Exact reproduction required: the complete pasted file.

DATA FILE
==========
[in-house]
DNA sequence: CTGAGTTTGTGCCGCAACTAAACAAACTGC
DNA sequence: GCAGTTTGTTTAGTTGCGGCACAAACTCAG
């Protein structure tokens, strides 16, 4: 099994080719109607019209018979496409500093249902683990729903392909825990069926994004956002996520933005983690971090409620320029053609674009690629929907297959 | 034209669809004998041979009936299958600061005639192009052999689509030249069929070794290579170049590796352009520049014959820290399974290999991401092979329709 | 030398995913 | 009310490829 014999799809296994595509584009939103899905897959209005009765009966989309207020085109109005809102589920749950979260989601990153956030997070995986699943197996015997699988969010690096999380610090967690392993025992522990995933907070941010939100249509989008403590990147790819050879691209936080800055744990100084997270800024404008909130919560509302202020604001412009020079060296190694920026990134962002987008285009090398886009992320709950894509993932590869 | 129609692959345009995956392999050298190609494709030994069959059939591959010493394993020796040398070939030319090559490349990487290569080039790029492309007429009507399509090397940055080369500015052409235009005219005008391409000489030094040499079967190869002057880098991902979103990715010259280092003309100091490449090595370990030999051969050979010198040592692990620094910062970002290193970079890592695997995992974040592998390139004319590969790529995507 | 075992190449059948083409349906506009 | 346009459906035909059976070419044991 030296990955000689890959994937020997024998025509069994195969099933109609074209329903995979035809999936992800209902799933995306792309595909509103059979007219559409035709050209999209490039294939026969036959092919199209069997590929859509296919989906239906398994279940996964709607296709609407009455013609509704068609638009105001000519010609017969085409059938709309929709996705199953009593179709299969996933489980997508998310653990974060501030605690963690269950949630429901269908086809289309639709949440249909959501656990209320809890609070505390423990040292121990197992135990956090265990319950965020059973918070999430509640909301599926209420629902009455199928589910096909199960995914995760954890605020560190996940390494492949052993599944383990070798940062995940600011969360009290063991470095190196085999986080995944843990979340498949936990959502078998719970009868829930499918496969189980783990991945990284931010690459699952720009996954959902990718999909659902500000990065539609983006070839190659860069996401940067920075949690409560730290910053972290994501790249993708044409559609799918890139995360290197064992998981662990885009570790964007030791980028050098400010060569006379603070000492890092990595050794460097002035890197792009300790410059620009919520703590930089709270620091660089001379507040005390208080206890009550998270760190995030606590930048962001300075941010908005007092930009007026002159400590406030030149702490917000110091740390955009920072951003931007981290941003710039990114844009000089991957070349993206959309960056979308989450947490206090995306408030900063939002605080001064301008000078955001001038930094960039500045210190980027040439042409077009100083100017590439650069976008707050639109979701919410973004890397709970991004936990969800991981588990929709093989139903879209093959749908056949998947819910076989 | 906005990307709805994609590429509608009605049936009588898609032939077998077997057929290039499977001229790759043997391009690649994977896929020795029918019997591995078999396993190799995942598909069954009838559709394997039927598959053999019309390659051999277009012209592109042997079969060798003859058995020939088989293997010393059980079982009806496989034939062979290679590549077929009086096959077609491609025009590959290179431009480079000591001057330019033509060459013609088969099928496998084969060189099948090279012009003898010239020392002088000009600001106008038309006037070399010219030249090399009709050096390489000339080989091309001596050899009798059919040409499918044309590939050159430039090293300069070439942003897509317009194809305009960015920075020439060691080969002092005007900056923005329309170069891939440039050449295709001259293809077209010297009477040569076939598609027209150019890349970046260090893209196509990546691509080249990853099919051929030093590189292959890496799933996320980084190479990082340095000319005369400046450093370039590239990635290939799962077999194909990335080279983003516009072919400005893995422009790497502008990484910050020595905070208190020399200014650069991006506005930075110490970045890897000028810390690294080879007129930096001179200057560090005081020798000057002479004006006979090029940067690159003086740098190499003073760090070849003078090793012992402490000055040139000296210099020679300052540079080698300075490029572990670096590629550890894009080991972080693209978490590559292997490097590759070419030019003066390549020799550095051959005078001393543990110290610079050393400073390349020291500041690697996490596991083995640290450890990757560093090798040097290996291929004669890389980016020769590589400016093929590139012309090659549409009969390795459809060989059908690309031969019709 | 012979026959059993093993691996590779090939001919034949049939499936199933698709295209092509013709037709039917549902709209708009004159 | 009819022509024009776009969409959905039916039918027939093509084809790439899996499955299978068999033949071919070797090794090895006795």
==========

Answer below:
[in-house]
DNA sequence: CTGAGTTTGTGCCGCAACTAAACAAACTGC
DNA sequence: GCAGTTTGTTTAGTTGCGGCACAAACTCAG
């Protein structure tokens, strides 16, 4: 099994080719109607019209018979496409500093249902683990729903392909825990069926994004956002996520933005983690971090409620320029053609674009690629929907297959 | 034209669809004998041979009936299958600061005639192009052999689509030249069929070794290579170049590796352009520049014959820290399974290999991401092979329709 | 030398995913 | 009310490829 014999799809296994595509584009939103899905897959209005009765009966989309207020085109109005809102589920749950979260989601990153956030997070995986699943197996015997699988969010690096999380610090967690392993025992522990995933907070941010939100249509989008403590990147790819050879691209936080800055744990100084997270800024404008909130919560509302202020604001412009020079060296190694920026990134962002987008285009090398886009992320709950894509993932590869 | 129609692959345009995956392999050298190609494709030994069959059939591959010493394993020796040398070939030319090559490349990487290569080039790029492309007429009507399509090397940055080369500015052409235009005219005008391409000489030094040499079967190869002057880098991902979103990715010259280092003309100091490449090595370990030999051969050979010198040592692990620094910062970002290193970079890592695997995992974040592998390139004319590969790529995507 | 075992190449059948083409349906506009 | 346009459906035909059976070419044991 030296990955000689890959994937020997024998025509069994195969099933109609074209329903995979035809999936992800209902799933995306792309595909509103059979007219559409035709050209999209490039294939026969036959092919199209069997590929859509296919989906239906398994279940996964709607296709609407009455013609509704068609638009105001000519010609017969085409059938709309929709996705199953009593179709299969996933489980997508998310653990974060501030605690963690269950949630429901269908086809289309639709949440249909959501656990209320809890609070505390423990040292121990197992135990956090265990319950965020059973918070999430509640909301599926209420629902009455199928589910096909199960995914995760954890605020560190996940390494492949052993599944383990070798940062995940600011969360009290063991470095190196085999986080995944843990979340498949936990959502078998719970009868829930499918496969189980783990991945990284931010690459699952720009996954959902990718999909659902500000990065539609983006070839190659860069996401940067920075949690409560730290910053972290994501790249993708044409559609799918890139995360290197064992998981662990885009570790964007030791980028050098400010060569006379603070000492890092990595050794460097002035890197792009300790410059620009919520703590930089709270620091660089001379507040005390208080206890009550998270760190995030606590930048962001300075941010908005007092930009007026002159400590406030030149702490917000110091740390955009920072951003931007981290941003710039990114844009000089991957070349993206959309960056979308989450947490206090995306408030900063939002605080001064301008000078955001001038930094960039500045210190980027040439042409077009100083100017590439650069976008707050639109979701919410973004890397709970991004936990969800991981588990929709093989139903879209093959749908056949998947819910076989 | 906005990307709805994609590429509608009605049936009588898609032939077998077997057929290039499977001229790759043997391009690649994977896929020795029918019997591995078999396993190799995942598909069954009838559709394997039927598959053999019309390659051999277009012209592109042997079969060798003859058995020939088989293997010393059980079982009806496989034939062979290679590549077929009086096959077609491609025009590959290179431009480079000591001057330019033509060459013609088969099928496998084969060189099948090279012009003898010239020392002088000009600001106008038309006037070399010219030249090399009709050096390489000339080989091309001596050899009798059919040409499918044309590939050159430039090293300069070439942003897509317009194809305009960015920075020439060691080969002092005007900056923005329309170069891939440039050449295709001259293809077209010297009477040569076939598609027209150019890349970046260090893209196509990546691509080249990853099919051929030093590189292959890496799933996320980084190479990082340095000319005369400046450093370039590239990635290939799962077999194909990335080279983003516009072919400005893995422009790497502008990484910050020595905070208190020399200014650069991006506005930075110490970045890897000028810390690294080879007129930096001179200057560090005081020798000057002479004006006979090029940067690159003086740098190499003073760090070849003078090793012992402490000055040139000296210099020679300052540079080698300075490029572990670096590629550890894009080991972080693209978490590559292997490097590759070419030019003066390549020799550095051959005078001393543990110290610079050393400073390349020291500041690697996490596991083995640290450890990757560093090798040097290996291929004669890389980016020769590589400016093929590139012309090659549409009969390795459809060989059908690309031969019709 | 012979026959059993093993691996590779090939001919034949049939499936199933698709295209092509013709037709039917549902709209708009004159 | 009819022509024009776009969409959905039916039918027939093509084809790439899996499955299978068999033949071919070797090794090895006795």